Nitrogen Dioxide (NO2), the most prevalent oxide of nitrogen and important pollutant, is created and discharged upon the combustion of fossil fuels in various industrial mechanisms. This greenhouse gas has many damaging and toxic effects, both on the environment and human health. Therefore, the levels of the NO2 present in urban areas are frequently surveyed to indicate the quality of the air.
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One potential mechanism to remove NO2 from the atmosphere is through retention within various sorbents. However, a suitable sorbent is yet to be identified as many materials have low and irreversible uptake capacities.
Application of Gravimetric Sorption Analyzer
A recent study, which was published in Nature, used Hiden Isochema’s XEMIS-001 gravimetric sorption analyzer to be able to measure the discriminatory, reversible saturation of a metal-organic framework (MFM-300 (Al)) with nitrogen dioxide. Further analysis by X-ray and neutron scattering techniques were also utilized to monitor the interplay between the molecules of the material and the nitrogen dioxide.
Many different gases including SO2, CO2, CH4, N2 and O2 were used and identified that this MFM-300(AI) material exhibited an extremely high and reversible saturation with nitrogen dioxide, sustained over the course of several cycles. Additional gases were not taken up by this material as much as NO2 was, which therefore showed the high selectivity of the material.
Next, the adsorption-desorption isotherms for this gas were monitored at varying temperatures, and the isosteric enthalpy and entropy was calculated. According to this paper, the “isothermal adsorption of NO2 in MOFs has not been reported previously”.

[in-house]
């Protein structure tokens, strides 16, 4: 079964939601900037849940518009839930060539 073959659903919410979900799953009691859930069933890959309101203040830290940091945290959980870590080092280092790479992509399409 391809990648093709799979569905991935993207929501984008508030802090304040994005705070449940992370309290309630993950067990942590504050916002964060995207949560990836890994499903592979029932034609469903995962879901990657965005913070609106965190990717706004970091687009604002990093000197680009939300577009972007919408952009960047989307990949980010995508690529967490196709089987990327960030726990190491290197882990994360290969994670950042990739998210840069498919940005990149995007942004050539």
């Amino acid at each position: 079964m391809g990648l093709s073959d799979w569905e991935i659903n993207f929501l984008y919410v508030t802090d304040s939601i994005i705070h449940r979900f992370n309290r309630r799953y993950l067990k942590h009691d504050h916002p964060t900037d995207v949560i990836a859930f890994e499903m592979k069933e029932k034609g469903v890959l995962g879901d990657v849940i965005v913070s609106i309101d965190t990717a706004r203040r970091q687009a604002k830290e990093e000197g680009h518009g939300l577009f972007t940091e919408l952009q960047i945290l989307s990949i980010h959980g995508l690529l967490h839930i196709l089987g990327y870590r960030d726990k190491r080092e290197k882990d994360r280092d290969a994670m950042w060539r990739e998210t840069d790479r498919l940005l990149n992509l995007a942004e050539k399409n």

The materials specificity for nitrogen dioxide was then further established through innovative analysis of NO2 uptake in varying environmental conditions in the presence of several other gas species. The obtained results agreed with the Ideal Adsorption Solution Theory (IAST) calculations utilizing the gravimetric sorption isotherms.
Despite the highly reactive nature of nitrogen dioxide, our material proved extremely robust. It is the first example of a metal-organic framework that exhibits a highly selective and fully reversible capability for repeated separation of nitrogen dioxide from the air, even in presence of water.
Dr Sihai Yang, Lead author, The University of Manchester, UK
Other studies of different porous materials found that they were unstable and decomposed with nitrogen dioxide, or that the regeneration process was too difficult and costly.
Professor Martin Schröder, Lead author, The University of Manchester, UK
We are delighted to read this publication from our customers and learn more about the environmentally beneficial applications for this material and MOFs in general. It is especially pleasing to see XEMIS gravimetric sorption analyzers being used in such an important area and contributing to cutting-edge research.
Dr Mark Roper, Sales and Marketing Director, Hiden Isochema
This information has been sourced, reviewed and adapted from materials provided by Hiden Isochema.
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